Crown After Watching the Season Finale of Chicago Fire
“You’re my miracle, Gabby. You’re my miracle. I love you.”
–Captain Matthew Casey, Chicago Fire
Because flames split the walls with their jagged chemical grace,
or because love is a body language, a saintly exiled verb,
he strips off his mask. He yields his Halligan bar.
On T.V., a wife watches her husband die in a fire, which means
he repeats her name. Listen, he’s calling for her.
What I mean is I’m watching a wife watch her husband die
in a fire: he’s CB’ing her through his two-way wireless.
She searches his voice as sparks tongue his boots.
She won’t hostage herself this way. She means it—
the map to his body’s city is etched in her skin.
I’m watching two voices clash through radio waves:
You’re my miracle, when he means every exit is choked.
A husband’s last rites as debris dirties the air.
She shushes him as another window explodes.
She shushes him as another window explodes.
Loving a man is loving a body with the threat
of ash all around it—the kerosene palpable,
the flint hitched to the last place you touch him.
But I’m at a safe distance: no real smoke to bait
my lungs, no ash to fleck my calico nightshirt.
The T.V. blurs and murmurs in the dim.
I deflect, so the vague flutters me open. My father
was a fireman before a fire raged in the house
of the holy. In 1982, lightning
struck the steeple of a Baptist church.
The roof warped and bowed, the ceiling awakened.
Holiness is a force. My mother likes to say God
was inside my father when he died.
God was inside my parents when they contracted
the fever of baby-making. Muscled in my mother,
I was a dark yes, a seed not a sin. You don’t have a daddy,
Jess said near the monkey bars, her pretend, fuchsia
horse bucking beneath her. That means you’re a bastard.
Bastard, a word meant for men who kindled my mother’s
wrath—that uncle of yours with his holier-than-thou
Jesus talk is a real bastard. My mother’s revision—
I took your father to court to have you legitimized.
Legitimacy, a defense to beat the low-down dirtiest
of playground girls was heaven-sent—I’m legitimate,
but God beat you with the ugly stick. Jess, a buck-toothed Kewpie
doll, swore then told on me. Later, she’d piss her pants.
God help your britches, I’d say. I’m still praying for your face.
I’m still praying for the T.V. wife, the windshield
of her marriage star-breaking in slow-motion. As the fire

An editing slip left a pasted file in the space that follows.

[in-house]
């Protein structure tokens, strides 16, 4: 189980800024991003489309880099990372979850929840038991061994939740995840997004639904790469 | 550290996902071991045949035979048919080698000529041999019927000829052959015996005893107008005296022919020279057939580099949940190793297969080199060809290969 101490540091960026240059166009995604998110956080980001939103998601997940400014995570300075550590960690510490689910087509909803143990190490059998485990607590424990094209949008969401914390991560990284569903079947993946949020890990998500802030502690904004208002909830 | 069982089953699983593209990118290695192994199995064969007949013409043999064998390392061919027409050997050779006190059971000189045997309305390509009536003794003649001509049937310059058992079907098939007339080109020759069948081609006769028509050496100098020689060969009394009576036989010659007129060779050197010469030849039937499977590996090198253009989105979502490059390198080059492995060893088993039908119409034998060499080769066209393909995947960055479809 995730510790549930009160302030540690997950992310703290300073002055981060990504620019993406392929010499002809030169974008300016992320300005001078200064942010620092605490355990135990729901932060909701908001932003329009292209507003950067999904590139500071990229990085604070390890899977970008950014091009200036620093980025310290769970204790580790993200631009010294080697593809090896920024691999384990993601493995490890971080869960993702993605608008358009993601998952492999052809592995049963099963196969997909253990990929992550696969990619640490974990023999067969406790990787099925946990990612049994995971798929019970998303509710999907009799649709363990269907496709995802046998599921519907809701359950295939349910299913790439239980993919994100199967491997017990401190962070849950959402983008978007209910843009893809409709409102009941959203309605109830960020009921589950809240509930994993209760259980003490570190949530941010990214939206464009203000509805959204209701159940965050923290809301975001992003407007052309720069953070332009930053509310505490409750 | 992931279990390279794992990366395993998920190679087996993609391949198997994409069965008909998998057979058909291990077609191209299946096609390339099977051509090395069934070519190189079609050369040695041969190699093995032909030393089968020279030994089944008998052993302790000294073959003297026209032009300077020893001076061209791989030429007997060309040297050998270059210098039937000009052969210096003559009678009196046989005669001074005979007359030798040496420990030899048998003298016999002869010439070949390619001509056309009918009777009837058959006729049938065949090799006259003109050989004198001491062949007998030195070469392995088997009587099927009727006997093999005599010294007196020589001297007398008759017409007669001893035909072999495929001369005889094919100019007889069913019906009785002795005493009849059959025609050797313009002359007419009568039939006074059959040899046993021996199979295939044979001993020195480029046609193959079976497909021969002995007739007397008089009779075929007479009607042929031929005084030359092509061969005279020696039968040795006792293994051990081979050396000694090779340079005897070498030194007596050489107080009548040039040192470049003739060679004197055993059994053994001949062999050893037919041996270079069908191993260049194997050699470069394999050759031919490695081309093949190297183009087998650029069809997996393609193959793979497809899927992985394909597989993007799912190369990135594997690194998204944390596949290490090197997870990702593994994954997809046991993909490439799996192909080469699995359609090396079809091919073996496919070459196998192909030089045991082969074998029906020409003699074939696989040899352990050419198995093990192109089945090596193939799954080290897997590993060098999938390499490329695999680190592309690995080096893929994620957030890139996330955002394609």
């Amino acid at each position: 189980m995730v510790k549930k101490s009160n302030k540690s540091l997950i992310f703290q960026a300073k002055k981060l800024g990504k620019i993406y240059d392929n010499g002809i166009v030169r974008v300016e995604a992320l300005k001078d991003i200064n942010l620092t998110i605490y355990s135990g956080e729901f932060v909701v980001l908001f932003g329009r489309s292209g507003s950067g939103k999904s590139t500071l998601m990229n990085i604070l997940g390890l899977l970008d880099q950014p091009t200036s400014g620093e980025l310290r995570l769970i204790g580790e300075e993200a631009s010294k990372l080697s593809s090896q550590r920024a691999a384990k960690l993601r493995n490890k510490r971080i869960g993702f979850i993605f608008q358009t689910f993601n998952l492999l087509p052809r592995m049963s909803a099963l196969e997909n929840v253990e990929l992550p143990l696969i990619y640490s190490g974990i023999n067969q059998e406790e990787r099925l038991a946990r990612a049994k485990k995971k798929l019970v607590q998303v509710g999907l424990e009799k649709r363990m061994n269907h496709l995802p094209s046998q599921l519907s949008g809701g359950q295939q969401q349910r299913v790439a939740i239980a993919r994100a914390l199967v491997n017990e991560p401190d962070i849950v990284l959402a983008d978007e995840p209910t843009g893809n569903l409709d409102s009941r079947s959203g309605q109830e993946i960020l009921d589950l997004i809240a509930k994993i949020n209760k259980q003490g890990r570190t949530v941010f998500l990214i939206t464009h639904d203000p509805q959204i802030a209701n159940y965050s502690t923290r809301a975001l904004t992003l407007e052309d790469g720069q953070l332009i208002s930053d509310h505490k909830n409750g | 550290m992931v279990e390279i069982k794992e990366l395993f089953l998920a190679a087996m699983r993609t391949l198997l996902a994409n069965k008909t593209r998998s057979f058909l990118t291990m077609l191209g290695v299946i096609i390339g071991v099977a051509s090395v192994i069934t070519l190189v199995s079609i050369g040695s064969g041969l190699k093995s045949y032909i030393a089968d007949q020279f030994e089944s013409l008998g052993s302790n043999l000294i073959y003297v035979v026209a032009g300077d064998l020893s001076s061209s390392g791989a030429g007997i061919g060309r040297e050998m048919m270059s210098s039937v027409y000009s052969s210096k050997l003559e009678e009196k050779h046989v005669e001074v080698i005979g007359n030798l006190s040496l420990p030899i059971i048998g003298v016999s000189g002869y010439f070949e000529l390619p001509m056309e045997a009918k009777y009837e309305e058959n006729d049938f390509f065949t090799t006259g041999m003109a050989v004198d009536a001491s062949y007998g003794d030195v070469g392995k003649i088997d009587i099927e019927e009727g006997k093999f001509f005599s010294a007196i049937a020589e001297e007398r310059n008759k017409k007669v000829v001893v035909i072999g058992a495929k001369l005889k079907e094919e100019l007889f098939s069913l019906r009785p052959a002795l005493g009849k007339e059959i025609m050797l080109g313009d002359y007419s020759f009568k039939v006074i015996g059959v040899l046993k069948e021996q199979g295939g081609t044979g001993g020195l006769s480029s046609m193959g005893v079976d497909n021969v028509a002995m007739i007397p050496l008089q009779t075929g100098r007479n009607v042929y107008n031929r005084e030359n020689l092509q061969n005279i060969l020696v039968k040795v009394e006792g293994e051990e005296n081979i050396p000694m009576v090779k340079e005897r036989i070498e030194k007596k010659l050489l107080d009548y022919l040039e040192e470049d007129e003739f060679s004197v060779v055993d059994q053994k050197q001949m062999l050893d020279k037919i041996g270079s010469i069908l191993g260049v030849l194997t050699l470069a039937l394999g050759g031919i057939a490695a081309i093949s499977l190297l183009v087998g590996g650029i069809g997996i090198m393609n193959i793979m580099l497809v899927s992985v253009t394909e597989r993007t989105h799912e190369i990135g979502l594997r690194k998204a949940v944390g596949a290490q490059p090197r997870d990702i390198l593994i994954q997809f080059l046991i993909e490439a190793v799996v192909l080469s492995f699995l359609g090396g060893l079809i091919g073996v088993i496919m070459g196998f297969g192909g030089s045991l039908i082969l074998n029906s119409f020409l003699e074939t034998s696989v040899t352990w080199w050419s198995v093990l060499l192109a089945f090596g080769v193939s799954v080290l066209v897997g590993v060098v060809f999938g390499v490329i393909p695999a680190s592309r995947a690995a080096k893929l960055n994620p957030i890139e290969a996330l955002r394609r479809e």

slits the air, as the fate of her husband honeycombs
into limbo, I’m watching the way every man I’ll love
will die. The body’s undoings always chip before
they surge—urine inking its pink mold monogram
in the back of the toilet. Blood ribboning the sink water
after a glucose stick. The ex post facto ways
my father left us before leaving: his threats to haunt
my mother’s yard in his brother’s broke-down Winnebago.
Phone calls late into the night. The pointillist landscape
he threw down the stairs when she asked for money.
He read Ferlinghetti, christened himself an artist.
Sell it, he said. I’ve already hocked my guitar.
My mother hocked my father’s heart for a song,
but I’m not here to sell you a line about Orpheus,
a song so brutal it pretties a curse. The song,
like his heart, can’t unbury the dead. Nothing headless sugars
in the dark. Not the letter from a stranger who says
he’s my brother, not the chaos that follows, my fingers splitting
the tripwire of a young man’s cursive. Can you blame me?
I’m twenty when I dare to grip the word brother
in my mouth, test my mother with this last hallowed slur. Her reply
unthreads an empire: Mark is two years older than you.
I drop the phone. Her words silt the scrim of history:
a wife, then a boy grafted to my father. Reflexive,
my mother’s pregnancy dream while they spoon in bed:
I’m laughing, blonde, holding a red balloon.
I’m laughing, blonde, holding a red balloon,
while Mark, a toddler, watches smoke gun the air
as fire hoses radiate water. His mother speaks to men
in hushed tones. I won’t tell you he’s skimming his sneakers through grit
on the curb, or that he recalls a cricket thrumming its wings,
the hook of its violin solo lacing the dark.
Later I’ll read about a parasite named Ormia ochracea,
a fly that slicks through the glitz of chitin, the cricket’s
love cry only code for her to rush the optic lobes
of his brain, to tongue the sleek inner thorax, to lay
her young in the temple she makes of his dying body.
Think of it—stoned on heart blood, your eyes flitting open.
The world as you know it coming unhinged. There was never
a cricket. Just Mark, gazing as his world implodes.
I don’t want to gaze as his world implodes—the fictional
husband, I mean. We are back to my hand langouring
in a bowl of popcorn, my face wet with another
woman’s tears. After all, a disease is literally sweetening
my husband’s blood—mellitus, Greek, as in like honey.
His fate, literally to siphon, from diabainein,
to go through. What does it mean to die of sweetness?
His blood tastes like rust sucked from a boy’s clash
with barbed wire, that spring-feral crazy that makes
a body want to run through backyards without shoes.
It tastes like the underside of moth wings, like dragonflies
making love mid-air before the trip, pulse, and minor
whelm of a body come to harm. It is a story
that begins with his mother, as all stories begin.
To begin with a mother, as all stories begin:
Ten and she’s gliding her stick of Mitchum roll-on
under his arms, the funk of manhood sprung
like testimony from his pores this year
girls were not bird bones and salt but a thick
-heat dirge in his hips. To remember the pivot
of song, he baptizes himself in hot water.
He scrubs and scrubs. This is how the body
totalizes itself. Once one man lets go,